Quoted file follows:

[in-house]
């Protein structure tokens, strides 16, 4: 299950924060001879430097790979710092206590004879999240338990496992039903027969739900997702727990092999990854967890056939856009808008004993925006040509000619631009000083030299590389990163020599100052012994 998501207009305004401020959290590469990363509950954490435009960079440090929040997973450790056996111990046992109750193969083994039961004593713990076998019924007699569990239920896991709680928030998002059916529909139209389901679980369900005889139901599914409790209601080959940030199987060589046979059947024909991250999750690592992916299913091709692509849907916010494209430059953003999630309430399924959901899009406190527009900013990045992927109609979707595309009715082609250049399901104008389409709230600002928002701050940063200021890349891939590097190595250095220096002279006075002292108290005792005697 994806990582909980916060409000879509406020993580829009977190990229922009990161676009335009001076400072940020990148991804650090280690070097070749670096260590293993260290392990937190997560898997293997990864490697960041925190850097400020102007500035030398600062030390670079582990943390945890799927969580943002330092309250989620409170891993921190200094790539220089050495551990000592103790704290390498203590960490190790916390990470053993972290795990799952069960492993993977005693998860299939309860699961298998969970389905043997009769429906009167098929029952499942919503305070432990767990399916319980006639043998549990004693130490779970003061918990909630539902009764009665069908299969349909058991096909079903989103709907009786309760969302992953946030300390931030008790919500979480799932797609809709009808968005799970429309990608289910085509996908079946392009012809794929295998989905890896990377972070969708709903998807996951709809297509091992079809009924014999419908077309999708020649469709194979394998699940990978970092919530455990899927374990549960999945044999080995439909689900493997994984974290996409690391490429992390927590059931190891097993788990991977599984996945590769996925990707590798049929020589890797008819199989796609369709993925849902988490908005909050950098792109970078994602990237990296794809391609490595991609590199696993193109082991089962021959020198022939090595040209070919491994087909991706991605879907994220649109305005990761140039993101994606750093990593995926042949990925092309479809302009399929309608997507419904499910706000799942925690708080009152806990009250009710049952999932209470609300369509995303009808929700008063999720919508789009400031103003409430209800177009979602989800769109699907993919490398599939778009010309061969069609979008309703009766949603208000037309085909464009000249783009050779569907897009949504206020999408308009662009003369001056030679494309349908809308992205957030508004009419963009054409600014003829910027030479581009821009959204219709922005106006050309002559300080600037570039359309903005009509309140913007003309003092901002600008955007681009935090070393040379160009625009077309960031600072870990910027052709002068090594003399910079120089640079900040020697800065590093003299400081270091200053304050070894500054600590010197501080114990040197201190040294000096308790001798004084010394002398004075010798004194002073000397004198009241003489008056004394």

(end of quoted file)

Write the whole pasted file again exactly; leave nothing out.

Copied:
[in-house]
């Protein structure tokens, strides 16, 4: 299950924060001879430097790979710092206590004879999240338990496992039903027969739900997702727990092999990854967890056939856009808008004993925006040509000619631009000083030299590389990163020599100052012994 998501207009305004401020959290590469990363509950954490435009960079440090929040997973450790056996111990046992109750193969083994039961004593713990076998019924007699569990239920896991709680928030998002059916529909139209389901679980369900005889139901599914409790209601080959940030199987060589046979059947024909991250999750690592992916299913091709692509849907916010494209430059953003999630309430399924959901899009406190527009900013990045992927109609979707595309009715082609250049399901104008389409709230600002928002701050940063200021890349891939590097190595250095220096002279006075002292108290005792005697 994806990582909980916060409000879509406020993580829009977190990229922009990161676009335009001076400072940020990148991804650090280690070097070749670096260590293993260290392990937190997560898997293997990864490697960041925190850097400020102007500035030398600062030390670079582990943390945890799927969580943002330092309250989620409170891993921190200094790539220089050495551990000592103790704290390498203590960490190790916390990470053993972290795990799952069960492993993977005693998860299939309860699961298998969970389905043997009769429906009167098929029952499942919503305070432990767990399916319980006639043998549990004693130490779970003061918990909630539902009764009665069908299969349909058991096909079903989103709907009786309760969302992953946030300390931030008790919500979480799932797609809709009808968005799970429309990608289910085509996908079946392009012809794929295998989905890896990377972070969708709903998807996951709809297509091992079809009924014999419908077309999708020649469709194979394998699940990978970092919530455990899927374990549960999945044999080995439909689900493997994984974290996409690391490429992390927590059931190891097993788990991977599984996945590769996925990707590798049929020589890797008819199989796609369709993925849902988490908005909050950098792109970078994602990237990296794809391609490595991609590199696993193109082991089962021959020198022939090595040209070919491994087909991706991605879907994220649109305005990761140039993101994606750093990593995926042949990925092309479809302009399929309608997507419904499910706000799942925690708080009152806990009250009710049952999932209470609300369509995303009808929700008063999720919508789009400031103003409430209800177009979602989800769109699907993919490398599939778009010309061969069609979008309703009766949603208000037309085909464009000249783009050779569907897009949504206020999408308009662009003369001056030679494309349908809308992205957030508004009419963009054409600014003829910027030479581009821009959204219709922005106006050309002559300080600037570039359309903005009509309140913007003309003092901002600008955007681009935090070393040379160009625009077309960031600072870990910027052709002068090594003399910079120089640079900040020697800065590093003299400081270091200053304050070894500054600590010197501080114990040197201190040294000096308790001798004084010394002398004075010798004194002073000397004198009241003489008056004394």